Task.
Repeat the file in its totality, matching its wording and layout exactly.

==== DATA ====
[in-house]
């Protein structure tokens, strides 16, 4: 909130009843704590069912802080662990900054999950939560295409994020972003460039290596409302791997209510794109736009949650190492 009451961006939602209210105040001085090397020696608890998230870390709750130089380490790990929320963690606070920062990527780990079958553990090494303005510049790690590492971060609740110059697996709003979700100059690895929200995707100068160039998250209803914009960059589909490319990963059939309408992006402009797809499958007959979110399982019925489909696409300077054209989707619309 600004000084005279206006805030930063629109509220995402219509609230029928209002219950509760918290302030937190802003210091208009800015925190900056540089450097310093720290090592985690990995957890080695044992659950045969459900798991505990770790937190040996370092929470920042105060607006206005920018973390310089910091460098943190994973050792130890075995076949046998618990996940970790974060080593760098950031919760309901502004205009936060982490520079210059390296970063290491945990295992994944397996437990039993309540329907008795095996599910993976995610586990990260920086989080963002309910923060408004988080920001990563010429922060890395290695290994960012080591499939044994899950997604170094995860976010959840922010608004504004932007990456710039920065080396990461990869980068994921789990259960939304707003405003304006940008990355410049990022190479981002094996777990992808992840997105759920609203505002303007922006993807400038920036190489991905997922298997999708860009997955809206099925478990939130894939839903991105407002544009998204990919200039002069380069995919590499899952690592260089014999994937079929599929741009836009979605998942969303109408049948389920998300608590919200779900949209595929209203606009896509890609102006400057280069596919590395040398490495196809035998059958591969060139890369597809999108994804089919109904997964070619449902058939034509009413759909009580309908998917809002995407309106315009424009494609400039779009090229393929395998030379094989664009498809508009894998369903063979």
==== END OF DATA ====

[in-house]
């Protein structure tokens, strides 16, 4: 909130009843704590069912802080662990900054999950939560295409994020972003460039290596409302791997209510794109736009949650190492 009451961006939602209210105040001085090397020696608890998230870390709750130089380490790990929320963690606070920062990527780990079958553990090494303005510049790690590492971060609740110059697996709003979700100059690895929200995707100068160039998250209803914009960059589909490319990963059939309408992006402009797809499958007959979110399982019925489909696409300077054209989707619309 600004000084005279206006805030930063629109509220995402219509609230029928209002219950509760918290302030937190802003210091208009800015925190900056540089450097310093720290090592985690990995957890080695044992659950045969459900798991505990770790937190040996370092929470920042105060607006206005920018973390310089910091460098943190994973050792130890075995076949046998618990996940970790974060080593760098950031919760309901502004205009936060982490520079210059390296970063290491945990295992994944397996437990039993309540329907008795095996599910993976995610586990990260920086989080963002309910923060408004988080920001990563010429922060890395290695290994960012080591499939044994899950997604170094995860976010959840922010608004504004932007990456710039920065080396990461990869980068994921789990259960939304707003405003304006940008990355410049990022190479981002094996777990992808992840997105759920609203505002303007922006993807400038920036190489991905997922298997999708860009997955809206099925478990939130894939839903991105407002544009998204990919200039002069380069995919590499899952690592260089014999994937079929599929741009836009979605998942969303109408049948389920998300608590919200779900949209595929209203606009896509890609102006400057280069596919590395040398490495196809035998059958591969060139890369597809999108994804089919109904997964070619449902058939034509009413759909009580309908998917809002995407309106315009424009494609400039779009090229393929395998030379094989664009498809508009894998369903063979």